The Ghana Export Promotion Authority (GEPA) has organised a five-day new product development training for basket weavers at Asoegoom in the Bolgatanga Municipality of the Upper East Region.
The training, which was organised for about 120 selected weavers from the Basket Weavers Associations in Bolgatanga forms part of efforts to promote and ensure the production of competitive non-traditional and Made-in-Ghana products and to introduce the weavers to new product designs, empower them technically to produce well patronised products.
The GEPA, under the Ministry of Trade and Industry (MOTI) facilitates, develops and promotes Ghanaian exports and non-traditional products including handicrafts to accelerate economic growth.
Speaking on the final day of the training programme, Mr Martin Akogti, the Upper East and Upper West Regional Zonal Officer of the GEPA stated that aside the routine earnings from subsistence farming, petty trading, and rearing of livestock, basket weaving has been identified as major sources of employment among the people in the region.
Describing the Upper East Region as “home to myriads of authentic handicrafts products” he added that it was in support of this idea that the GEPA introduced “Bolga Basket” onto the international market to help reduce unemployment, especially among the youth, generate foreign exchange for the country and solve the frequent rural-urban migration.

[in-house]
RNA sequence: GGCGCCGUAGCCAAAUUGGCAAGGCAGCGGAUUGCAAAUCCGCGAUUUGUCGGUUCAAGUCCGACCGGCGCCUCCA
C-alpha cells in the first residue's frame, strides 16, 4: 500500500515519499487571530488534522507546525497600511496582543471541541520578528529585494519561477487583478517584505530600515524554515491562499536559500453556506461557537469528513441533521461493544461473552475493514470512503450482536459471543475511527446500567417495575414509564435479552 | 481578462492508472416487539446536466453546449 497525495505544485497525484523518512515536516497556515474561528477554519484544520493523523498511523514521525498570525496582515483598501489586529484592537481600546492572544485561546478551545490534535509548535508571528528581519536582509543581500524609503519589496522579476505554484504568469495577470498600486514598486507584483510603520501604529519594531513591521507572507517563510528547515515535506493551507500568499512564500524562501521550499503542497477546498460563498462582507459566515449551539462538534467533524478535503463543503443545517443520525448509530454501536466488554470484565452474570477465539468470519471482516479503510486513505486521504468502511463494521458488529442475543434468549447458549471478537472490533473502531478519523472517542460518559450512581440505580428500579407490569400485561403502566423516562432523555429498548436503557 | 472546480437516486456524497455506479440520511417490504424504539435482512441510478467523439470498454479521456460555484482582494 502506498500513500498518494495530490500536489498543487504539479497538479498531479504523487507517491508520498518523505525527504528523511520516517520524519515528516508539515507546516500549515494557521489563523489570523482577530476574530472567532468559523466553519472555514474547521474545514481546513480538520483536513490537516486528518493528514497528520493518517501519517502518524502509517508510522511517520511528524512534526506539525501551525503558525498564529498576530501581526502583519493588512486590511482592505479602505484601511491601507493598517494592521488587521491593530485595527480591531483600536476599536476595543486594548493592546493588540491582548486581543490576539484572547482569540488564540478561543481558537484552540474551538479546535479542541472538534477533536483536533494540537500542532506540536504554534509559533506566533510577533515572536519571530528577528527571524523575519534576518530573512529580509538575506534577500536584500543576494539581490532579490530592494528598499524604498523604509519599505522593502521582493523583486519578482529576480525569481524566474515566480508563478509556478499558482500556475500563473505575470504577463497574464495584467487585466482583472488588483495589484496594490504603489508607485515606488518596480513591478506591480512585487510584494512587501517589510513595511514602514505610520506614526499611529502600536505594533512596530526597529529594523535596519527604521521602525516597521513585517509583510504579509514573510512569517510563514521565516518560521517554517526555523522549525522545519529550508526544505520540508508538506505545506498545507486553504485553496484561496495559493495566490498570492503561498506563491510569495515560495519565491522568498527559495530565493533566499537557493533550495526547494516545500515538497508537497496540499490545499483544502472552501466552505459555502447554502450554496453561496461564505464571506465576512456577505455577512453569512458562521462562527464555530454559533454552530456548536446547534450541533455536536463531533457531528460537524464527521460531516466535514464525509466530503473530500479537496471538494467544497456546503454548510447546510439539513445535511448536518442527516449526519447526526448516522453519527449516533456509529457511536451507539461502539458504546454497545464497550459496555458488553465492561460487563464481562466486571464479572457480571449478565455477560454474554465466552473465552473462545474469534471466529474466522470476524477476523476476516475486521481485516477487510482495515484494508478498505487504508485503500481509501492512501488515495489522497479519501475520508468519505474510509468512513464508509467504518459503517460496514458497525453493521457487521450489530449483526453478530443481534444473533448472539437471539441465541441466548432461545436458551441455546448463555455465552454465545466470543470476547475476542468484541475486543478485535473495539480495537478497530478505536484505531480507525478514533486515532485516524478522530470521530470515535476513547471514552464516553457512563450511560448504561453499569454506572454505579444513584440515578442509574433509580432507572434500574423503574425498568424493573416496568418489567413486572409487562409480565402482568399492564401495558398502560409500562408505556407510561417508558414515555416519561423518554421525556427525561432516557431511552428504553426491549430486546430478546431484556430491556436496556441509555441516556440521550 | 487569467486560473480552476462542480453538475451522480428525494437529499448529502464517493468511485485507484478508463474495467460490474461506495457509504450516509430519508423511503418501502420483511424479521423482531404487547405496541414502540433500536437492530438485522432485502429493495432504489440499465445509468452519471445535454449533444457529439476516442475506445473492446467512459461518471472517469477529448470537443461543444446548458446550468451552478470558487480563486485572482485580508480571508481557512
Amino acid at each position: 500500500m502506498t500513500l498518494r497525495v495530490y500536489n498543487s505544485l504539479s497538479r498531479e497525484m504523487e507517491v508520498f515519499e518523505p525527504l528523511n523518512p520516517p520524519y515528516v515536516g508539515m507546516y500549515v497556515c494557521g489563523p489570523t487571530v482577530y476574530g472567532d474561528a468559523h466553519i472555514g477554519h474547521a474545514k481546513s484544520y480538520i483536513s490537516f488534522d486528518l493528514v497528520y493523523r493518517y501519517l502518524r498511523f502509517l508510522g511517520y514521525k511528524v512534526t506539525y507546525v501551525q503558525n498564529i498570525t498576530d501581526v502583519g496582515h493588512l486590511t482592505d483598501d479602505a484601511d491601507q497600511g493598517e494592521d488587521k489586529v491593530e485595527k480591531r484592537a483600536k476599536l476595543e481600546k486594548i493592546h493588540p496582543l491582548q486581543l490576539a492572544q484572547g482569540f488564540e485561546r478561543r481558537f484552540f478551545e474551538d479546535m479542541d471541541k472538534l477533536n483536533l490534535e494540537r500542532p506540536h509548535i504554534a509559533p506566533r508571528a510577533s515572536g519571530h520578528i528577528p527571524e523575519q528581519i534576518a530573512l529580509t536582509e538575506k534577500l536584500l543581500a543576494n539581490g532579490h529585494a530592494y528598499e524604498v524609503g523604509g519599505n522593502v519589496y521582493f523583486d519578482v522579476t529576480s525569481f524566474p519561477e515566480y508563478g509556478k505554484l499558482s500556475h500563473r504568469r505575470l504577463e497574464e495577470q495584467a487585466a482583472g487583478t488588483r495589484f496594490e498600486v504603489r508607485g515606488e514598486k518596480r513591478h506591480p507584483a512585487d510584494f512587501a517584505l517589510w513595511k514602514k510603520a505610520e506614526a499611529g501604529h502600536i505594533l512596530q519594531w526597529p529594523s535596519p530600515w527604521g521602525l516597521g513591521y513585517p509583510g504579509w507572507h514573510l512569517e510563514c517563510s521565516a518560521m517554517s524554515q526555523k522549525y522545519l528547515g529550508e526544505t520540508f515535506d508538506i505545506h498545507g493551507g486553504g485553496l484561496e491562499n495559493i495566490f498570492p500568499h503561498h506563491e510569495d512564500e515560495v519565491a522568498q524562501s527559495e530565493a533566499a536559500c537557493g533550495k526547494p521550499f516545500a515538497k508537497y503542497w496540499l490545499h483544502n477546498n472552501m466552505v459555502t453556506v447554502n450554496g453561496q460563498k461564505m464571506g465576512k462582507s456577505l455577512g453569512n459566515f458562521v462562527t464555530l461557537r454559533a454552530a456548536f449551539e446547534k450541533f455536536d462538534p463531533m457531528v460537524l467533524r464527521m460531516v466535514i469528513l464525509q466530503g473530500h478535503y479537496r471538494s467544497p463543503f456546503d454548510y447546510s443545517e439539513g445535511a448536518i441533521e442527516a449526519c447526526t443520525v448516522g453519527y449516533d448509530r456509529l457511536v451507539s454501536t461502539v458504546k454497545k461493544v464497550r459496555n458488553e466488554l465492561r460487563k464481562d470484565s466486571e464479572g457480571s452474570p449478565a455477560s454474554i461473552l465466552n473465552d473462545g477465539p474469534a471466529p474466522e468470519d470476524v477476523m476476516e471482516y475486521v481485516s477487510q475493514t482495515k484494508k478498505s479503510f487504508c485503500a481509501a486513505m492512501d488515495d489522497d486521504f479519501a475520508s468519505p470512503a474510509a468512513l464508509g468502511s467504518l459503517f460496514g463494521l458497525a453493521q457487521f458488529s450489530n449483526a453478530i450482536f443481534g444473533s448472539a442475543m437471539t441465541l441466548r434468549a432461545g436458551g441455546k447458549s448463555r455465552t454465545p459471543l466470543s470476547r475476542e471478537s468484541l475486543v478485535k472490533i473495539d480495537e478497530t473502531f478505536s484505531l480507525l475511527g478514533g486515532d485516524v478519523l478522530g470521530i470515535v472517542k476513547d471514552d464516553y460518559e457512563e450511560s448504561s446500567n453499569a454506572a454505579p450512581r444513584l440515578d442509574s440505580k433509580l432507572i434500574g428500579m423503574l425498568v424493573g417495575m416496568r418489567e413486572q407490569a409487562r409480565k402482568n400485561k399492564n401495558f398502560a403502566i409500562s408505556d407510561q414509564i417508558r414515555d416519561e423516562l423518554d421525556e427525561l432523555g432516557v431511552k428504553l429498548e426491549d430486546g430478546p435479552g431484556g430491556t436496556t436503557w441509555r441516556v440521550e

The Zonal Officer stated that demands on the competitive markets were dynamic and the weavers needed to be equipped through periodic workshops and refresher programmes to ensure diversification in the production of quality products to meet global standards and tastes.
“The new product development will provide technical capacity building for the weavers to empower them to know the global trends in terms of regulations, market size and market requirements so that they could cope with the system and the anticipated changes on the global market.”
He added “The training would also assist in the establishment of effective stakeholder coordination mechanism for sector activities and improve livelihoods of the people, especially the rural communities.”
The Zonal Officer, who commended the trainers, identified inconsistent supply of raw materials from the Ashanti and Brong Ahafo Regions, especially during the lean season resulting in high cost of final products, the lack of electricity at some of the weaving centres among others as hindrances to the industry in the region.
Mr Akogti said his outfit was committed to supporting farmers in the region to cultivate the vetiver or elephant grass where the straw was obtained from to make raw materials readily available for weavers to increase their production and minimise cost.
Mr Bruce Bullu Liman, the Web Content Administrator of the GEPA told the weavers that modules were being put in place to ensure continued showcasing of their products on the international stage and assured them of more training programmes.
The participants were trained on new product development methods including mixing of both natural and chemical colours to get other colours aside the traditional colours and quality finishing among others.